My audience with a blues great

Very rarely does one get lucky enough to sit in the presence of a true legend, but recently I had such a pleasure. I am currently taking a class about the blues. It’s something I’ve wanted to take since my freshman year but either could not fit it in my schedule or it was not offered when I could. Well, I am so glad that my schedule finally worked out because for the first time in several years, my professor invited the immensely talented Joe Beard to speak to our class.

For those who are not blues fans, the name Joe Beard probably does not ring many bells, but Mr. Beard is really a living legend in the genre. He has played with virtually everyone from Son House (his neighbor in Rochester) to Muddy Waters to Buddy Guy and Junior Wells (the two artists he claims were his favorite artists to jam with).

Beard was born in Ashland, Mississippi, in 1938 and spent his first years there. It was in Ashland that he got his first taste of the blues scene by literally acting as the eyes for the famous blind Mississippi bluesman Nathan Beauregard. Beard, just a little guy at the time, would lead Beauregard around his various gigs.

Beard’s family moved to Memphis, Tennessee, when he was eight and in Memphis he got to know the Murphy Brothers who had a significant influence on his decision to become a blues musician. It was also in Memphis that Beard met B.B. King when B.B. played at the Roosevelt Lake Club.

In the years that followed, Beard and his family moved around a bit from Texas to Ohio and then eventually to Rochester, New York, where he became an electrician. He had been playing the guitar seriously since seventeen, and often traveled back and forth from Rochester to Chicago to hang out in the blues scene there, but he did not debut as a blues guitarist publicly until the early 1960s.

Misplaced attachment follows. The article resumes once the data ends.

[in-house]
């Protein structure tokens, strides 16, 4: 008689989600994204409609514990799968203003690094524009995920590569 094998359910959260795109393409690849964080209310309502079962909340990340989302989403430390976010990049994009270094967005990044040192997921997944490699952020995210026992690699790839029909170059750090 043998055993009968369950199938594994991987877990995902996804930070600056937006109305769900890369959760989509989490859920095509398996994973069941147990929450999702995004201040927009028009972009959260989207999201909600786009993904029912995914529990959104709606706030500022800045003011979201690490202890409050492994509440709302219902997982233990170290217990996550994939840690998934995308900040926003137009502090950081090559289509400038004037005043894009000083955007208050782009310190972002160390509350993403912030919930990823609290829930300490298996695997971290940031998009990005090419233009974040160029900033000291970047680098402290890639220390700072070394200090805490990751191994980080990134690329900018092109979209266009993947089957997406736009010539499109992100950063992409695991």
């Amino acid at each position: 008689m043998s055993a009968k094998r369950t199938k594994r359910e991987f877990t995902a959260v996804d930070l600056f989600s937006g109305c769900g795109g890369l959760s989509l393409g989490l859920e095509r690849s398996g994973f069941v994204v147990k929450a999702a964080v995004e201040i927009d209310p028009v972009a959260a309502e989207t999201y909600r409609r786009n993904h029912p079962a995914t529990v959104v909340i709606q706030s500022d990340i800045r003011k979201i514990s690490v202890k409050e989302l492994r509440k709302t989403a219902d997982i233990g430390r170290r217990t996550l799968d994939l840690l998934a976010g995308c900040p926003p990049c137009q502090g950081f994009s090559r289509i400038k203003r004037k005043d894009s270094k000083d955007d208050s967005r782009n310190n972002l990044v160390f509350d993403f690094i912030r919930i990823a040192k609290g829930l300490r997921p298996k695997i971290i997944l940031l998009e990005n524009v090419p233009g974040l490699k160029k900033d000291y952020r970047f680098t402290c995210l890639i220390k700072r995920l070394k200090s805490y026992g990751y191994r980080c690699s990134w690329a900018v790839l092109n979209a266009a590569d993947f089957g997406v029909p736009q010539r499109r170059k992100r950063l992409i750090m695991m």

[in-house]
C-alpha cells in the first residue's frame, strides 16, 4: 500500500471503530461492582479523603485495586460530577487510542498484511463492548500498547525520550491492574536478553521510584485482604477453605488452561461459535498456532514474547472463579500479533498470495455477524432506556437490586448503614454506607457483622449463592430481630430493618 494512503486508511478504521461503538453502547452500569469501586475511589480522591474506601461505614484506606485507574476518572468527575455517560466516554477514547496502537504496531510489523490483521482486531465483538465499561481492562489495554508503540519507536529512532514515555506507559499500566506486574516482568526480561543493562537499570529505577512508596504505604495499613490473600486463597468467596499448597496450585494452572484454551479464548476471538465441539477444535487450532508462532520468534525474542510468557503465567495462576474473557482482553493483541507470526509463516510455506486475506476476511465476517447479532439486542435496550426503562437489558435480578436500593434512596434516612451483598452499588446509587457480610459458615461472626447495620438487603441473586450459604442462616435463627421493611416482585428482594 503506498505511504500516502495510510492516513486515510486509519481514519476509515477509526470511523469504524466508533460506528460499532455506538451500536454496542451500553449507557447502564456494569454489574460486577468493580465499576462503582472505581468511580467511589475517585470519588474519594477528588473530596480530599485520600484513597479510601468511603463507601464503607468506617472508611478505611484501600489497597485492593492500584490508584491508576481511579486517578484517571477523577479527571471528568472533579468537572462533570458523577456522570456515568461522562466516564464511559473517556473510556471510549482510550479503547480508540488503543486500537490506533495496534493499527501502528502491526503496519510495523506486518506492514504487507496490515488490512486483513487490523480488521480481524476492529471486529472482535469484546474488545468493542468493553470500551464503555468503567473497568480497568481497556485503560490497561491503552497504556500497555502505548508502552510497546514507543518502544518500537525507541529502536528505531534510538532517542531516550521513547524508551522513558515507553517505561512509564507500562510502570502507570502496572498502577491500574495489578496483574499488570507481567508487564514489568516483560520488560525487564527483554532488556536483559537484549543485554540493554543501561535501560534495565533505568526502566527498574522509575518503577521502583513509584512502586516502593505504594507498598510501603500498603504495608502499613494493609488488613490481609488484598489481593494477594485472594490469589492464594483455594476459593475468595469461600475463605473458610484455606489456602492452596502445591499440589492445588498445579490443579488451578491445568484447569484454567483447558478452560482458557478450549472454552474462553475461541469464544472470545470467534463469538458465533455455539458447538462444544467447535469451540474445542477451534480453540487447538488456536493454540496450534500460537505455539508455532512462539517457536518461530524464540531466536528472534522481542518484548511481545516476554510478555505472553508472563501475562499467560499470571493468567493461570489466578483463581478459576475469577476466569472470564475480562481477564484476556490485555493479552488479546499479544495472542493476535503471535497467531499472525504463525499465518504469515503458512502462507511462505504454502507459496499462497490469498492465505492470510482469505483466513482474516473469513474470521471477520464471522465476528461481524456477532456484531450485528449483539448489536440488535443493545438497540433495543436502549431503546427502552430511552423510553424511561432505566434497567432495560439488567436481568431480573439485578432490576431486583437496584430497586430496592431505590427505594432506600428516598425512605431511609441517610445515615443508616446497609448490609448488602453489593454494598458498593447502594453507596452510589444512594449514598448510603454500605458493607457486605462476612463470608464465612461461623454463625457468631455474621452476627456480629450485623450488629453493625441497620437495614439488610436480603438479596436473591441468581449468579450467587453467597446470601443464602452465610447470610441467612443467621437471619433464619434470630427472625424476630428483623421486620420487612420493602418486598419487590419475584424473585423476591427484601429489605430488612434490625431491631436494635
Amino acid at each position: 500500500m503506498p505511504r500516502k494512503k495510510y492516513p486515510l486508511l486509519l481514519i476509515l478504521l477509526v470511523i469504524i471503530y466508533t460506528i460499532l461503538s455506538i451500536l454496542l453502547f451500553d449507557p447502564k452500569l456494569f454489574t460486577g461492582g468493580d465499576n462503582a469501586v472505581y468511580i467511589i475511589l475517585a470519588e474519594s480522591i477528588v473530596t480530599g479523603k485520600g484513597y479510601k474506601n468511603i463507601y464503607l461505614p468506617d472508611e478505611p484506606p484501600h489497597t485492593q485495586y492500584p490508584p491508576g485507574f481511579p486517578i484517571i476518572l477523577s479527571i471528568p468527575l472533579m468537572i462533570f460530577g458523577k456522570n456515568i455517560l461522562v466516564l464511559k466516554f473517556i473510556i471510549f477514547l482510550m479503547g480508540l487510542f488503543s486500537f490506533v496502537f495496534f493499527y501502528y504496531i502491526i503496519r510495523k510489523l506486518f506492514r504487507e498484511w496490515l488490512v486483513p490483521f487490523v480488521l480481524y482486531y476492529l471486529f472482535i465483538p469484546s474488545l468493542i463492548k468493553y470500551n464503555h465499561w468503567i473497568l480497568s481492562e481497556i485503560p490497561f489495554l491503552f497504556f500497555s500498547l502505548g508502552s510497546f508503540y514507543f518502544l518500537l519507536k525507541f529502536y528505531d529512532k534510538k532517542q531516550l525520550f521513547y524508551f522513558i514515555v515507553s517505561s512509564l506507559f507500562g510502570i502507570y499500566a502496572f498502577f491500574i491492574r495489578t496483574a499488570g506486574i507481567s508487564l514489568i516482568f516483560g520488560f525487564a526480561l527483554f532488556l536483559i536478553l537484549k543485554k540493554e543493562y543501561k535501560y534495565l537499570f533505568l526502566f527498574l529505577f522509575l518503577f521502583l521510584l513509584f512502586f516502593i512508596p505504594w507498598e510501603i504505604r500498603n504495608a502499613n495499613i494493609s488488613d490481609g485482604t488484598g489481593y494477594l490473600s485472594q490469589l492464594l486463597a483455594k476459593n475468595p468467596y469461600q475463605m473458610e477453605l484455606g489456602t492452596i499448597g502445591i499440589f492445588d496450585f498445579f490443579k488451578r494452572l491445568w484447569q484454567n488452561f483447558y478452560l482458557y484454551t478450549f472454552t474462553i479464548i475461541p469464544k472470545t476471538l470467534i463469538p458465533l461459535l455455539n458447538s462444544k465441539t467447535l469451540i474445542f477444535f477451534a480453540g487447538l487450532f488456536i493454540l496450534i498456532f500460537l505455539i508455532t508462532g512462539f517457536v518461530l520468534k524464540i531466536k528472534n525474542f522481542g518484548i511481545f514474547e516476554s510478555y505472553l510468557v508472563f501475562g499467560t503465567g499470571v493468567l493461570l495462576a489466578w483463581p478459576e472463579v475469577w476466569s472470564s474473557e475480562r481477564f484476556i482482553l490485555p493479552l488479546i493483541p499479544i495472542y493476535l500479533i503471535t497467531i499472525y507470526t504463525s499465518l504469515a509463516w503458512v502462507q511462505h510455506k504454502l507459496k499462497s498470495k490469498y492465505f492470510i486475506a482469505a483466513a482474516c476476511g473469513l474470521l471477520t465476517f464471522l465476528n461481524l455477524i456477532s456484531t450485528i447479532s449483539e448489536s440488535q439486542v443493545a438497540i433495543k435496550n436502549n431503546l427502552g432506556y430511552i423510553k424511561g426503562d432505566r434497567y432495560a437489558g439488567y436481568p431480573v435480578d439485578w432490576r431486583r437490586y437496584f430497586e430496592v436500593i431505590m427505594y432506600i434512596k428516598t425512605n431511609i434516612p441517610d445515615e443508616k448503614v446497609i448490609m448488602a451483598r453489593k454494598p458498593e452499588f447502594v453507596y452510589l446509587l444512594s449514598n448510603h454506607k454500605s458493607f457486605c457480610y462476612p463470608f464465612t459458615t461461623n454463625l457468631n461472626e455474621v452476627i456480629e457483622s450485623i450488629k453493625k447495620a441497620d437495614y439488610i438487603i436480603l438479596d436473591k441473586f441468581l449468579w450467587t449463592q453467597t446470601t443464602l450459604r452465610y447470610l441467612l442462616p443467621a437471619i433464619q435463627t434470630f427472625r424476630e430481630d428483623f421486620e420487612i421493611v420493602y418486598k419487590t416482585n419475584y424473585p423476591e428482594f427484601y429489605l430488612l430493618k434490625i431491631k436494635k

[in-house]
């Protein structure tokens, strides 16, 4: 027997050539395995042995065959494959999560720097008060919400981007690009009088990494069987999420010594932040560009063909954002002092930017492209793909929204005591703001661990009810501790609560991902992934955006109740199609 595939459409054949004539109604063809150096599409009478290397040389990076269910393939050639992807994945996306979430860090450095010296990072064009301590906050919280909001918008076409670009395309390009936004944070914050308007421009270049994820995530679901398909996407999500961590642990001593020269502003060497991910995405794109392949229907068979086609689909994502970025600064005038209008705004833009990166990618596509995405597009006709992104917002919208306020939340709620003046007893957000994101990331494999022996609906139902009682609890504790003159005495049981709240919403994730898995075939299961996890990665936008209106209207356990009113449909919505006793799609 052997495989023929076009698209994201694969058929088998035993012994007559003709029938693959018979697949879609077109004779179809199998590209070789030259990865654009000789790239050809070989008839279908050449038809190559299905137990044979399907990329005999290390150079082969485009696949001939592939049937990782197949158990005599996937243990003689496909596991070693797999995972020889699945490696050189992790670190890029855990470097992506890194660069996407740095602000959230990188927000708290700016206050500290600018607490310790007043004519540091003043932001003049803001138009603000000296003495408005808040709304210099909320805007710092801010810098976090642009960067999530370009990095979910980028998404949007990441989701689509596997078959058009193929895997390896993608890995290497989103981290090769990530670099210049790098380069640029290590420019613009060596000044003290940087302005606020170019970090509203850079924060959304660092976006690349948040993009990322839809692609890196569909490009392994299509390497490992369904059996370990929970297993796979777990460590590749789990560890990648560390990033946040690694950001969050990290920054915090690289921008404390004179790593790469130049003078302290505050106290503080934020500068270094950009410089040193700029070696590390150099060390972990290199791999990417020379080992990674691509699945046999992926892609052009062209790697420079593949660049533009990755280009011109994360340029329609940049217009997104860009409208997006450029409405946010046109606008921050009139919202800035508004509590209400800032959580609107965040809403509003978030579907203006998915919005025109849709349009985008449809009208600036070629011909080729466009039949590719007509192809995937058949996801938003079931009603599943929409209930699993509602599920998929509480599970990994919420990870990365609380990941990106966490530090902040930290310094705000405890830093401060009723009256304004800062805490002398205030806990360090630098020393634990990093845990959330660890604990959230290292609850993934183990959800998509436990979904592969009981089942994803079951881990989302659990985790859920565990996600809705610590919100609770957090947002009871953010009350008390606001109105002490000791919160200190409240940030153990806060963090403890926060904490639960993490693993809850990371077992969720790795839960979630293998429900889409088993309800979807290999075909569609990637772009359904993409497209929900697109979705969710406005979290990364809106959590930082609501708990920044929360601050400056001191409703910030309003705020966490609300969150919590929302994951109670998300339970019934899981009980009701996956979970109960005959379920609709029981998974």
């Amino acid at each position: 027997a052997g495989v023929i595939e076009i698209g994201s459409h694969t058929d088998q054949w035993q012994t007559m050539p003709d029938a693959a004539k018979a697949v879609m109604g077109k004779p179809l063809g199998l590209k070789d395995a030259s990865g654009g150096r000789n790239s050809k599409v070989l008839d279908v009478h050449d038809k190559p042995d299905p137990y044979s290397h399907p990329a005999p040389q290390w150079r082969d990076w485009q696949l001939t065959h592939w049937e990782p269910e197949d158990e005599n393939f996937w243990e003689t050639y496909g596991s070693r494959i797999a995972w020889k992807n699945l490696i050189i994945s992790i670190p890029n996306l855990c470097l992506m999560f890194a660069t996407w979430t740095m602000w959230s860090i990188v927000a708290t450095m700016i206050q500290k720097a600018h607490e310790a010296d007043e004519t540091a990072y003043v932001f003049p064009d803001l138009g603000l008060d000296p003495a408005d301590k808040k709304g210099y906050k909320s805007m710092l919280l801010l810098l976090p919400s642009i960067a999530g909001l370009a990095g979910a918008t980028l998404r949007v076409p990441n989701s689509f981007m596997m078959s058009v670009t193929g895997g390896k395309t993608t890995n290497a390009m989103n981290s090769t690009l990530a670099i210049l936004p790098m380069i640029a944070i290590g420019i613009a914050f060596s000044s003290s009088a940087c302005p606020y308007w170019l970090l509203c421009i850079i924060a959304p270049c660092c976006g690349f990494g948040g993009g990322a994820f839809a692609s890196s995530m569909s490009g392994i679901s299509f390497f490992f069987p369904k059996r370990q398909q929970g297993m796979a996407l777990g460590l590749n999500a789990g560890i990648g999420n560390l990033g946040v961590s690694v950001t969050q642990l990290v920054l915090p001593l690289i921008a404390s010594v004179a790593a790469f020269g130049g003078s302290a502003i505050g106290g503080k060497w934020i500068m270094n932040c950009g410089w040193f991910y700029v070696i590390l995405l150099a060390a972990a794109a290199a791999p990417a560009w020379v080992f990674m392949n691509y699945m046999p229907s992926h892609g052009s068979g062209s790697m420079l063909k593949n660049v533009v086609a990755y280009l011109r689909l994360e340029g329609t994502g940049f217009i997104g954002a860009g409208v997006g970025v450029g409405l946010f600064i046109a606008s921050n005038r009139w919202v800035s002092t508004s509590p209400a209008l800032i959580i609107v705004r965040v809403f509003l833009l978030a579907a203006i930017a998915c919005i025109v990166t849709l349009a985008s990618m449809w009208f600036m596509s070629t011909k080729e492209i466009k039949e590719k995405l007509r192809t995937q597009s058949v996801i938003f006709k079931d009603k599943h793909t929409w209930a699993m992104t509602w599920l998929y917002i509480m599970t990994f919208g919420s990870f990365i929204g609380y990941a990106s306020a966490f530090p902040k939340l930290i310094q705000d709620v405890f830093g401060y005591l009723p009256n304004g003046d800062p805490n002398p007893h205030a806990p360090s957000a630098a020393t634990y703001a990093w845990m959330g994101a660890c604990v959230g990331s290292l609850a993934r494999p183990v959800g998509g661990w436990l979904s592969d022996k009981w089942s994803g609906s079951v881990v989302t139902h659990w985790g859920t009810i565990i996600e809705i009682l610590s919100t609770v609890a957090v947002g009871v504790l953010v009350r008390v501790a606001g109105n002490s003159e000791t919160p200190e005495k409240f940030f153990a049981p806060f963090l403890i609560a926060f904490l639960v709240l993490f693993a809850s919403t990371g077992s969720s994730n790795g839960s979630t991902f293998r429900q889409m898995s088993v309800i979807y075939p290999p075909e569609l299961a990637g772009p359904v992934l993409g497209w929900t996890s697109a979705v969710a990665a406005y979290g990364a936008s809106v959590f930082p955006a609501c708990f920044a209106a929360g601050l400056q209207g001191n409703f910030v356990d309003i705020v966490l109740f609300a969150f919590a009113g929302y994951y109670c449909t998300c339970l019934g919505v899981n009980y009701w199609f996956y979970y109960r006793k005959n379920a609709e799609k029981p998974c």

Through the next several decades Beard has played in several groups locally, nationally, and internationally. He raised four children with his wife, who he says never really liked him playing the blues, but he said that during those years his main focus was raising a successful family. While this perhaps kept him from becoming more of a household name like many of his contemporaries, he still has made quite a name for himself, especially in Rochester, playing and recording his music. He still plays at a couple of local venues, Dinosaur BBQ and Beale Street Cafe, every month, and I’m going to try my hardest to catch him live before I graduate.

After Mr. Beard talked to us about his life, we were given the opportunity to ask him questions which was a pretty awesome opportunity. These were some of my favorites:

When asked what kind of guitar he played, Beard claimed a preference for his Gibson 345. My professor asked if he ever played Fenders to which he replied, “The Fender’s okay, but the 345 is my favorite to play.”

Another girl asked if he he still practiced after playing for so long. Mr. Beard just laughed and said “Not a whole lot.”

When asked what he thought about the nature of the blues, he thought for a moment and said, “Blues is life itself. It tells a story.”

Finally, when someone asked if he had any advice for young musicians, he asserted, “Just be yourself whatever you do.” Great advice for anyone, I thought.

It was really a great experience that I will never forget. Joe Beard is the essence of cool and class, and one hell of a musician. Below is a video of Mr. Beard playing “Drinking Old Taylor” at the annual Hot Blues For The Homeless: A Tribute To Son House concert here in Rochester in 2008. Enjoy the awesomeness!


1 Comment

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One response to “My audience with a blues great

  1. Joe Beard would be quite good, really the blues is a subject that interested me I wish they had electric guitars in cotton fields of the past then it would have been possible to clarify many things. Not just black and white but for everyone.
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